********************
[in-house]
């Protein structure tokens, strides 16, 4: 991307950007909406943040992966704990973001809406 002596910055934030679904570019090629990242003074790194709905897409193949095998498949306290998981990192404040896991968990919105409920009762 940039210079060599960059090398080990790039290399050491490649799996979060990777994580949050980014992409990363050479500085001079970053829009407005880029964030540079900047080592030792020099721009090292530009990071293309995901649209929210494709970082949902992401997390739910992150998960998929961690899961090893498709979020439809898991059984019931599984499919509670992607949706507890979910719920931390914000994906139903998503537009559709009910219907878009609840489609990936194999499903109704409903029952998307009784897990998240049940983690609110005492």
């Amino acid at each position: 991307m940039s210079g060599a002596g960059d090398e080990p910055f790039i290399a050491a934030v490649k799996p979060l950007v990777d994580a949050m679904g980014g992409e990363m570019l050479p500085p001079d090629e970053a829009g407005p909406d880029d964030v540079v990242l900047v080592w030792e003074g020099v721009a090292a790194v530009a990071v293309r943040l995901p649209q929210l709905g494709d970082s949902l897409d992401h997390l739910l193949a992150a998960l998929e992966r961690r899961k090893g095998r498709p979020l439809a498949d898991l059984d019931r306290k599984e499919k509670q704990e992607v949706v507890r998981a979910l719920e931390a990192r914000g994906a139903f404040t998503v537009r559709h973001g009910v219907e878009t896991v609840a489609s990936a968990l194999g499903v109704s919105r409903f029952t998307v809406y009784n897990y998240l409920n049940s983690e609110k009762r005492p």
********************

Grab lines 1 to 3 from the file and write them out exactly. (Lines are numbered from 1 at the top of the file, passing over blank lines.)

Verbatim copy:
[in-house]
């Protein structure tokens, strides 16, 4: 991307950007909406943040992966704990973001809406 002596910055934030679904570019090629990242003074790194709905897409193949095998498949306290998981990192404040896991968990919105409920009762 940039210079060599960059090398080990790039290399050491490649799996979060990777994580949050980014992409990363050479500085001079970053829009407005880029964030540079900047080592030792020099721009090292530009990071293309995901649209929210494709970082949902992401997390739910992150998960998929961690899961090893498709979020439809898991059984019931599984499919509670992607949706507890979910719920931390914000994906139903998503537009559709009910219907878009609840489609990936194999499903109704409903029952998307009784897990998240049940983690609110005492």
């Amino acid at each position: 991307m940039s210079g060599a002596g960059d090398e080990p910055f790039i290399a050491a934030v490649k799996p979060l950007v990777d994580a949050m679904g980014g992409e990363m570019l050479p500085p001079d090629e970053a829009g407005p909406d880029d964030v540079v990242l900047v080592w030792e003074g020099v721009a090292a790194v530009a990071v293309r943040l995901p649209q929210l709905g494709d970082s949902l897409d992401h997390l739910l193949a992150a998960l998929e992966r961690r899961k090893g095998r498709p979020l439809a498949d898991l059984d019931r306290k599984e499919k509670q704990e992607v949706v507890r998981a979910l719920e931390a990192r914000g994906a139903f404040t998503v537009r559709h973001g009910v219907e878009t896991v609840a489609s990936a968990l194999g499903v109704s919105r409903f029952t998307v809406y009784n897990y998240l409920n049940s983690e609110k009762r005492p």